entire rail and roller assembly simply snaps into place into a series of mounting clips. These shades can be fitted with the ClearView sunscreen and
used as day shades or they can be fitted with 100% light blocking or room darkening privacy shades for nighttime use. A wide selection of shade
material is available so that you can choose the style and color that best matches the interior decor of your particular coach.
In addition, these shades can be manually operated or powered by electric motors. MCD's new Glide-Rise IV technology means
you just give a tug to the bottom of the manually operated shade and it effortlessly retracts onto the roller. There is one adjustment wheel on
the end of the rollers to control the rate of ascent while a second wheel on the opposite end sets the auto-stop position so that it doesn't
roll up too far. This is a real slick design and, if needed, can be easily adjusted, although once it's set it probably won't need any future
adjustments. The powered shades utilize MCD's compact 12 volt DC motor that resides inside the roller. No additional space is needed to locate
the motor. The motor is fed 12 volt power from a nearby location and can be remotely controlled via any number of controllers. You do not have
to run wires from a switch to each shade motor, just a common 12 volt feed. All switching is done remotely via the wireless controller(s).
American Duo Shades
Nighttime Shade on Left - Daytime Shade on Right
The Duo shades are similar except that two rollers are mounted vertically above each other. This allows the use of one
roller with a daytime solar screen shade while the second roller is fitted with a nighttime privacy shade. The rollers can be manually operated
or fitted with 12 volt motors for power operation. A hybrid design can even be used whereby the day shades are manual and the nighttime shades
are powered. This was the system chosen for the main living area in my coach. The Duo design packs both rollers in a compact design so that it
fits into most existing window valances on motorhomes.
Powered Windshield Shades
American Duo Windshield Shades
MCD's windshield shades can be either Solo or Duo. The biggest difference between the windshield shades and remote powered
shades is in the way they are controlled. Windshield shades utilize rocker switches rather than wireless remote controls. This is for safety reasons
as well as convenience. Most coaches already have a pair of basic powered sun shades so it makes sense to utilize the existing switches. In addition,
the windshield shades have top and bottom adjustable limit settings that are programmed into the motors. Each shade will have two lower limit settings.
One will be for when the ignition is off and another setting will be for when the ignition is on. This MCD developed safety feature prevents any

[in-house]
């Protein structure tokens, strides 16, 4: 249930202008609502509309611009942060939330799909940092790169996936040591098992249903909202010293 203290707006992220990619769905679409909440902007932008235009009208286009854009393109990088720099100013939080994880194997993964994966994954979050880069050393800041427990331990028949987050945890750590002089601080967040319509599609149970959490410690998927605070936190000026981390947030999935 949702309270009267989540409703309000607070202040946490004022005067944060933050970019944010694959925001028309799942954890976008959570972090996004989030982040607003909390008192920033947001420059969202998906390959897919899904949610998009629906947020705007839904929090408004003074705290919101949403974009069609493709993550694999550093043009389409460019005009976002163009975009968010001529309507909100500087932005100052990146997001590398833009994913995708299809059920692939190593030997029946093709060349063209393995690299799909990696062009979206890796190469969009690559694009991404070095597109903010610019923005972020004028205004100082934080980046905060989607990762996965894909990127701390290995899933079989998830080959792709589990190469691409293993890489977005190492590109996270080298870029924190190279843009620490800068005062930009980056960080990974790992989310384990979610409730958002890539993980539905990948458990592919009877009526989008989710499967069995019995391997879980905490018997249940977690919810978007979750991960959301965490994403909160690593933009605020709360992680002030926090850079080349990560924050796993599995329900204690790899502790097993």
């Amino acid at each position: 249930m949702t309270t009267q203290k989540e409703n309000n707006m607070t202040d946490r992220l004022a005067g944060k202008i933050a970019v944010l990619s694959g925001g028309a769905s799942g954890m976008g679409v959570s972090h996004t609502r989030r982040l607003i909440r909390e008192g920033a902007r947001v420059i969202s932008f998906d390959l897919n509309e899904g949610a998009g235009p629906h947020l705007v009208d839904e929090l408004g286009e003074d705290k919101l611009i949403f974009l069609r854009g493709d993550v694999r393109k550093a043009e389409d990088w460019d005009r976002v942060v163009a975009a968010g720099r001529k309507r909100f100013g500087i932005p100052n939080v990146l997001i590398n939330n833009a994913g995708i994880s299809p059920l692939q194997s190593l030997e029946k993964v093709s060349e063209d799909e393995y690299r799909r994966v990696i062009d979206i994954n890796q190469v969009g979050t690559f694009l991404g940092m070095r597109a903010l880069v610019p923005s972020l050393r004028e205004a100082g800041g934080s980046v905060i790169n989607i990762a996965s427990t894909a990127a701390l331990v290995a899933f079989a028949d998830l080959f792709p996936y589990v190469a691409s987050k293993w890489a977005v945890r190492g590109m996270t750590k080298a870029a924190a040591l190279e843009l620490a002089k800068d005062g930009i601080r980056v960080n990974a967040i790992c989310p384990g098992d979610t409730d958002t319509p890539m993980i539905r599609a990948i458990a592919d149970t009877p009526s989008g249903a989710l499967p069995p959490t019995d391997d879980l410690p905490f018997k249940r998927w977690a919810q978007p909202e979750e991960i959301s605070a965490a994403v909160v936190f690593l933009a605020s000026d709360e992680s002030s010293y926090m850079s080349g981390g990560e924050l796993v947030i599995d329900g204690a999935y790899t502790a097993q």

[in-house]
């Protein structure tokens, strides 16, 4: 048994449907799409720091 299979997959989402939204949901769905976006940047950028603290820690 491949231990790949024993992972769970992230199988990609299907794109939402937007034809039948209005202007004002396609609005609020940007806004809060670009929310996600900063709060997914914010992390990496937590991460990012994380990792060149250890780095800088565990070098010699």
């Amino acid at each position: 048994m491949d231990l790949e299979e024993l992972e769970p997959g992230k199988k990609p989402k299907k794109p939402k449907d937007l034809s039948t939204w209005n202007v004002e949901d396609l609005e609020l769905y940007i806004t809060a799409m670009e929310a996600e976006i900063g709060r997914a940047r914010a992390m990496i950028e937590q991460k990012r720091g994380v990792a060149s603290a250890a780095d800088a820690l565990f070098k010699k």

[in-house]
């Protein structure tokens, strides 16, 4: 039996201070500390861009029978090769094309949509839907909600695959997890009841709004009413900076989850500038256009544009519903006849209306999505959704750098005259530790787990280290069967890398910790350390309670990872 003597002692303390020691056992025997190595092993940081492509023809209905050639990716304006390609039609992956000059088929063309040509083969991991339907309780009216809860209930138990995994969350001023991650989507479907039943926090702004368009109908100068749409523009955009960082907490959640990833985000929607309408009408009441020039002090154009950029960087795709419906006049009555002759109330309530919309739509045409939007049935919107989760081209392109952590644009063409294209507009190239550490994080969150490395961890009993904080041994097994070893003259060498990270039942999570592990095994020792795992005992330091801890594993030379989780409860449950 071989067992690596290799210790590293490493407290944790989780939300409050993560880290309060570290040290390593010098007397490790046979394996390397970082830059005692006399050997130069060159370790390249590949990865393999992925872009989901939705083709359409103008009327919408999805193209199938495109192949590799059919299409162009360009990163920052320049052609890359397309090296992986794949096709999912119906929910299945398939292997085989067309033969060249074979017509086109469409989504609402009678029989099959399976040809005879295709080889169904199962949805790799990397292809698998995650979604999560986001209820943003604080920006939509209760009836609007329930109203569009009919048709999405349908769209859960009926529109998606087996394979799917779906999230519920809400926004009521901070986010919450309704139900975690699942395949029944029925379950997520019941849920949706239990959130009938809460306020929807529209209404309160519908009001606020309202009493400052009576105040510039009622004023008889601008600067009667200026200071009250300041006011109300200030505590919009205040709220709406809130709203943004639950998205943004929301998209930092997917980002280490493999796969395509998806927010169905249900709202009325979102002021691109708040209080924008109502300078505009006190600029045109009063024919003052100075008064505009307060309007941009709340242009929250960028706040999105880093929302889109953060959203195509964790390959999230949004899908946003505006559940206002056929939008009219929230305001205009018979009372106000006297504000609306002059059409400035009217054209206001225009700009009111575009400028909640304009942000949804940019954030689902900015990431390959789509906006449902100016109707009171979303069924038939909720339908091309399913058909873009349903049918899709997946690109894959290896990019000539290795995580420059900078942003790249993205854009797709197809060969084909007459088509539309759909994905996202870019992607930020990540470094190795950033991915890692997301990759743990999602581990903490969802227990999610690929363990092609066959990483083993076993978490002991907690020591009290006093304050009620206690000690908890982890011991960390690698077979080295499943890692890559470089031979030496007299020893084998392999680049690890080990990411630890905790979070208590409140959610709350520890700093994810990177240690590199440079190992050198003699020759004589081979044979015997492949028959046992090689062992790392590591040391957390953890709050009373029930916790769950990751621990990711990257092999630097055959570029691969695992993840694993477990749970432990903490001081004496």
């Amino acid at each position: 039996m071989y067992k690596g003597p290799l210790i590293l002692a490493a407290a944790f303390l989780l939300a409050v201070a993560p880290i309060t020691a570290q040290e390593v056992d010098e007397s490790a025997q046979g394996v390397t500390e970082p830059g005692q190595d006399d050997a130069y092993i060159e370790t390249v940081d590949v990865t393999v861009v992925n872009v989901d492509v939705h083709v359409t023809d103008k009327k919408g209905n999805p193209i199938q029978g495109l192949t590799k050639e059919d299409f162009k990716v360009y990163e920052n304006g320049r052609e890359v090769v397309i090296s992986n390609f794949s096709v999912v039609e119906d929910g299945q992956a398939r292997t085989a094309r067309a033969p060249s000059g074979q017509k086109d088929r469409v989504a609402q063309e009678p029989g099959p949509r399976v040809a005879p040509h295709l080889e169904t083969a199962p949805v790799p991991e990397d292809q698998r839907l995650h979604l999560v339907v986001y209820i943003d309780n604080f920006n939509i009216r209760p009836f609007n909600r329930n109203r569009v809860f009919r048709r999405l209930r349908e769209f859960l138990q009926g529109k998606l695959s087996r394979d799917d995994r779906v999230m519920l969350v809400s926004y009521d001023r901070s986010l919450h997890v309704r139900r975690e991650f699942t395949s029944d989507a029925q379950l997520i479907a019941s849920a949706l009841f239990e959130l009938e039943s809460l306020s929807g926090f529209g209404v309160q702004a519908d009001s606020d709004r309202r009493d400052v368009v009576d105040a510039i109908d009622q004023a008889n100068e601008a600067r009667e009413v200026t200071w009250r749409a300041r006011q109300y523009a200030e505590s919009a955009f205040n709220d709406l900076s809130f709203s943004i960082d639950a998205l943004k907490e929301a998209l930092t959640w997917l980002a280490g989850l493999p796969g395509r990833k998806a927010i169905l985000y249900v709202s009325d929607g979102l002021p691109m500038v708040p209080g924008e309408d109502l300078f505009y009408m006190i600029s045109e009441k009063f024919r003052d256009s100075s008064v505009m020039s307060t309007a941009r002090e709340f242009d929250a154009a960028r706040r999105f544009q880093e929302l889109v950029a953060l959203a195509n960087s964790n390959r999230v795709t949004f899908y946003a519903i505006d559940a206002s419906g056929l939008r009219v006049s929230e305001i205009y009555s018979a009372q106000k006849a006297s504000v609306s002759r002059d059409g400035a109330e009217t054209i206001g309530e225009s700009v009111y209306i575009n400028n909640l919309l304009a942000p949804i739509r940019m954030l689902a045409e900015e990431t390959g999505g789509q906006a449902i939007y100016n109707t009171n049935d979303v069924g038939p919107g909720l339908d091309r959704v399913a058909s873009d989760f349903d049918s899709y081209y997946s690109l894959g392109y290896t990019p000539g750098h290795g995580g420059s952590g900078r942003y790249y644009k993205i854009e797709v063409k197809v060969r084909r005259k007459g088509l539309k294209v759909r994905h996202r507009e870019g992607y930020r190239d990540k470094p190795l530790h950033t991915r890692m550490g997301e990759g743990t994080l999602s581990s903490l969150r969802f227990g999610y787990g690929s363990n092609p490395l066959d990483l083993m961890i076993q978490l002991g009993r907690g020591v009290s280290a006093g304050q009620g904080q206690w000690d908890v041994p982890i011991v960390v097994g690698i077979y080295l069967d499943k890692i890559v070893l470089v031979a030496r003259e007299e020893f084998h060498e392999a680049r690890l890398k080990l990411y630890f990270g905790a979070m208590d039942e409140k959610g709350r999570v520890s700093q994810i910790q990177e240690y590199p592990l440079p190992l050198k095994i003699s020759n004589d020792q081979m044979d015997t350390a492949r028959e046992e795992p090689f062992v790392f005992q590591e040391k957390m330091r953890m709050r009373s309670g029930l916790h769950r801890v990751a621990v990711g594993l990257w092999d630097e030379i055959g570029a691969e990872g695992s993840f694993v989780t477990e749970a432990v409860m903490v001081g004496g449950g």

accidental lowering of the shades past a user set point. If a rocker switch would fail in the closed position this prevents the shade from blocking
the driver's view when driving. Competitive shades do not have this safety feature and is just another illustration of the kind of commitment that
MCD has towards their customers.
Velcro Attached Shades
Velcro Attached Sunscreen
Sometimes it's just not practical to utilize a roller shade. Yet, the protection of a good sunscreen is desired. Maybe the
valances are too small to place two rollers into. Or, maybe the shade will be on there 95% of the time and won't need to be removed. In this case a
Velcro attached shade using MCD's ClearView technology is a good choice. I actually have them installed in three locations on my coach. Two were
for the above mentioned reasons while the third one was for the entry door. Having a hanging sunscreen dangling in front of the door means that
I'd have to power it up every time I wanted to use the door. By attaching a Velcro sunscreen to the screen door it opens whenever the door does
while still giving me excellent solar protection.
Some cockpit side windows are not rectangular. They slope towards the front windshield. When a conventional roller shade
is extended a triangular gap remains where the shade does not cover. MCD's SwayShade uses a unique spiral mechanism that solves this by allowing
the shade to slide forward as it is extended. This eliminates light penetration and also provides for uncompromised privacy.
With the exception of the windshield shades, all powered MCD shades are operated by wireless remote controllers. Any one
shade can be married to any number of controllers. There are 2-channel controllers as well as 14-channel controllers. A 2-channel unit typically
controls one window with dual powered rollers. An example of this would be a cockpit side window. The 14-channel controller controls many shades.
Each button will be custom labeled for your coach. A single shade can be controlled from multiple controllers. For instance, a cockpit side
window can be controlled via a 2-channel remote mounted near the driver's seat. It can also be controlled via a 14-channel controller. In addition
it is possible to program any button on any controller to handle multiple shades. This means that that same cockpit window shade can be controlled
by an "all night shades" button or whatever else you can come up with. The remote controllers are wireless so they do not require any 12 volt
wiring. The 2-channel controllers use a CR-2032 watch style battery and the 14-channel controllers use a pair of AAA batteries. You can mount any
of the controllers on the wall or you can use them as hand held if you desire.
In the next section we'll follow the installation process of a set of MCD windshield shades.